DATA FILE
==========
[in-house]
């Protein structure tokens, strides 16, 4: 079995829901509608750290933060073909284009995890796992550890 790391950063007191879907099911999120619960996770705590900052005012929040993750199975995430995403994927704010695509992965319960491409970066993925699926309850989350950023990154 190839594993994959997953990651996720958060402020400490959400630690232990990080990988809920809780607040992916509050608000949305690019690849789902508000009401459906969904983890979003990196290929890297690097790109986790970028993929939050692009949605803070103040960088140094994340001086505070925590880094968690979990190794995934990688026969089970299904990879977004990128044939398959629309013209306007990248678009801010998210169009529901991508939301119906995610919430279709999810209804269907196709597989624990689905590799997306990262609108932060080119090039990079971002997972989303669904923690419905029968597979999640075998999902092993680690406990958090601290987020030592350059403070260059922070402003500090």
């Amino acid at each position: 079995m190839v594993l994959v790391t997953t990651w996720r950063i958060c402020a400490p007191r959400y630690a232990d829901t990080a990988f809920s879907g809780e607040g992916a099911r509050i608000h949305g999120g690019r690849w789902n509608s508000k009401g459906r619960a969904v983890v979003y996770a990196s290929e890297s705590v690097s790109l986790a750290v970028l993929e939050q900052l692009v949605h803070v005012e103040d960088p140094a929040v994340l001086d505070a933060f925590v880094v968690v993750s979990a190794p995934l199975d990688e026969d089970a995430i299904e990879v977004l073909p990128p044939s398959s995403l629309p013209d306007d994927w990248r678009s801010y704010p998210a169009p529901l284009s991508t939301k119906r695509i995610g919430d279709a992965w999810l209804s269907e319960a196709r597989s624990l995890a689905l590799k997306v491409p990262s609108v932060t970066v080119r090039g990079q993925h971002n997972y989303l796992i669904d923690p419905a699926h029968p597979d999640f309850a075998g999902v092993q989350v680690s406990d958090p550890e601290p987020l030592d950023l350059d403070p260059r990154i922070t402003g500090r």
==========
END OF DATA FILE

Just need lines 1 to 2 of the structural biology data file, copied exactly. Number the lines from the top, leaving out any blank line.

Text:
[in-house]
């Protein structure tokens, strides 16, 4: 079995829901509608750290933060073909284009995890796992550890 790391950063007191879907099911999120619960996770705590900052005012929040993750199975995430995403994927704010695509992965319960491409970066993925699926309850989350950023990154 190839594993994959997953990651996720958060402020400490959400630690232990990080990988809920809780607040992916509050608000949305690019690849789902508000009401459906969904983890979003990196290929890297690097790109986790970028993929939050692009949605803070103040960088140094994340001086505070925590880094968690979990190794995934990688026969089970299904990879977004990128044939398959629309013209306007990248678009801010998210169009529901991508939301119906995610919430279709999810209804269907196709597989624990689905590799997306990262609108932060080119090039990079971002997972989303669904923690419905029968597979999640075998999902092993680690406990958090601290987020030592350059403070260059922070402003500090």